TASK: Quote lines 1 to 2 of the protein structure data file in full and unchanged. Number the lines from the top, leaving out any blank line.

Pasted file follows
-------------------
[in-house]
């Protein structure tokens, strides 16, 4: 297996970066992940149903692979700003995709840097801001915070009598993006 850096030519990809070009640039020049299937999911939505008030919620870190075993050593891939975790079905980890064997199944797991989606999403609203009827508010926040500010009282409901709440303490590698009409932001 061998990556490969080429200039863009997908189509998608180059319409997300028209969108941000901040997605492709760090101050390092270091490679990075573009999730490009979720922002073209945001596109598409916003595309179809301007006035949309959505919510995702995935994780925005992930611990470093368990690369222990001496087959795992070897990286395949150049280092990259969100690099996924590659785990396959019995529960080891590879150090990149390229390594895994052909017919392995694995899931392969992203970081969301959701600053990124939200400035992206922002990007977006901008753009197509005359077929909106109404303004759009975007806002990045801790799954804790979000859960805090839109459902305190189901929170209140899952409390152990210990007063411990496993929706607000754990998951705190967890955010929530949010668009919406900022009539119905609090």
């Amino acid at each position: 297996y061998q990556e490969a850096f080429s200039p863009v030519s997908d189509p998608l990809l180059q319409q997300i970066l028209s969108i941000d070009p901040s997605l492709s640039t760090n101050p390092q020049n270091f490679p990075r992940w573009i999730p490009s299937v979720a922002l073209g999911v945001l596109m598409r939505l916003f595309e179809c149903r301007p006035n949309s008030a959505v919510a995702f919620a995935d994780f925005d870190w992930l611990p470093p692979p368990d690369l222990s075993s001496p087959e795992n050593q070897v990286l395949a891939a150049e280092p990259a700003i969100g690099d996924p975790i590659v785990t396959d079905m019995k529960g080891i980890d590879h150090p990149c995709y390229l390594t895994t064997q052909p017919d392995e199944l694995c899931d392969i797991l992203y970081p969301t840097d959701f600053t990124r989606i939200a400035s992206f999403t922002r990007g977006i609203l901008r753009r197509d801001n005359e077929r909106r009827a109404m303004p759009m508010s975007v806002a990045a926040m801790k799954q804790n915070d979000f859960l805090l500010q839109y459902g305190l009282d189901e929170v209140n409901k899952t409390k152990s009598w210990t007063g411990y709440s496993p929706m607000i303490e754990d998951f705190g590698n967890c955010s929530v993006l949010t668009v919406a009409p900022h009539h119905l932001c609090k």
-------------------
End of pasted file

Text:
[in-house]
């Protein structure tokens, strides 16, 4: 297996970066992940149903692979700003995709840097801001915070009598993006 850096030519990809070009640039020049299937999911939505008030919620870190075993050593891939975790079905980890064997199944797991989606999403609203009827508010926040500010009282409901709440303490590698009409932001 061998990556490969080429200039863009997908189509998608180059319409997300028209969108941000901040997605492709760090101050390092270091490679990075573009999730490009979720922002073209945001596109598409916003595309179809301007006035949309959505919510995702995935994780925005992930611990470093368990690369222990001496087959795992070897990286395949150049280092990259969100690099996924590659785990396959019995529960080891590879150090990149390229390594895994052909017919392995694995899931392969992203970081969301959701600053990124939200400035992206922002990007977006901008753009197509005359077929909106109404303004759009975007806002990045801790799954804790979000859960805090839109459902305190189901929170209140899952409390152990210990007063411990496993929706607000754990998951705190967890955010929530949010668009919406900022009539119905609090």